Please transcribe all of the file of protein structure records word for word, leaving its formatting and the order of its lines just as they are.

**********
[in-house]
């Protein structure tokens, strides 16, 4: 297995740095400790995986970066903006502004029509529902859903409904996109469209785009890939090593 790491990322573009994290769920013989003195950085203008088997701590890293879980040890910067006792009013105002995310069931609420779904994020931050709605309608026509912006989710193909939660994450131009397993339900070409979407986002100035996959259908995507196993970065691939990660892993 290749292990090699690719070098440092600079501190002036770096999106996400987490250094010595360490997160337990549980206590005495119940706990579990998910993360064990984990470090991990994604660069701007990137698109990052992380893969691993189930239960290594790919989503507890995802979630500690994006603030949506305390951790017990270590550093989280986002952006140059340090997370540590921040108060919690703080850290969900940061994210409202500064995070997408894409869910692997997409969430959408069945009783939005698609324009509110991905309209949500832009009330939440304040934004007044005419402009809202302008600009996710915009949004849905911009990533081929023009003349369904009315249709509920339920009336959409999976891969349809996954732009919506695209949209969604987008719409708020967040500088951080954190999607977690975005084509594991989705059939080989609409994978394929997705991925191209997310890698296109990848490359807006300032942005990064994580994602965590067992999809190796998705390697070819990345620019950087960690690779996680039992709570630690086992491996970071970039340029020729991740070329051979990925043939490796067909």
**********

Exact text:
[in-house]
């Protein structure tokens, strides 16, 4: 297995740095400790995986970066903006502004029509529902859903409904996109469209785009890939090593 790491990322573009994290769920013989003195950085203008088997701590890293879980040890910067006792009013105002995310069931609420779904994020931050709605309608026509912006989710193909939660994450131009397993339900070409979407986002100035996959259908995507196993970065691939990660892993 290749292990090699690719070098440092600079501190002036770096999106996400987490250094010595360490997160337990549980206590005495119940706990579990998910993360064990984990470090991990994604660069701007990137698109990052992380893969691993189930239960290594790919989503507890995802979630500690994006603030949506305390951790017990270590550093989280986002952006140059340090997370540590921040108060919690703080850290969900940061994210409202500064995070997408894409869910692997997409969430959408069945009783939005698609324009509110991905309209949500832009009330939440304040934004007044005419402009809202302008600009996710915009949004849905911009990533081929023009003349369904009315249709509920339920009336959409999976891969349809996954732009919506695209949209969604987008719409708020967040500088951080954190999607977690975005084509594991989705059939080989609409994978394929997705991925191209997310890698296109990848490359807006300032942005990064994580994602965590067992999809190796998705390697070819990345620019950087960690690779996680039992709570630690086992491996970071970039340029020729991740070329051979990925043939490796067909």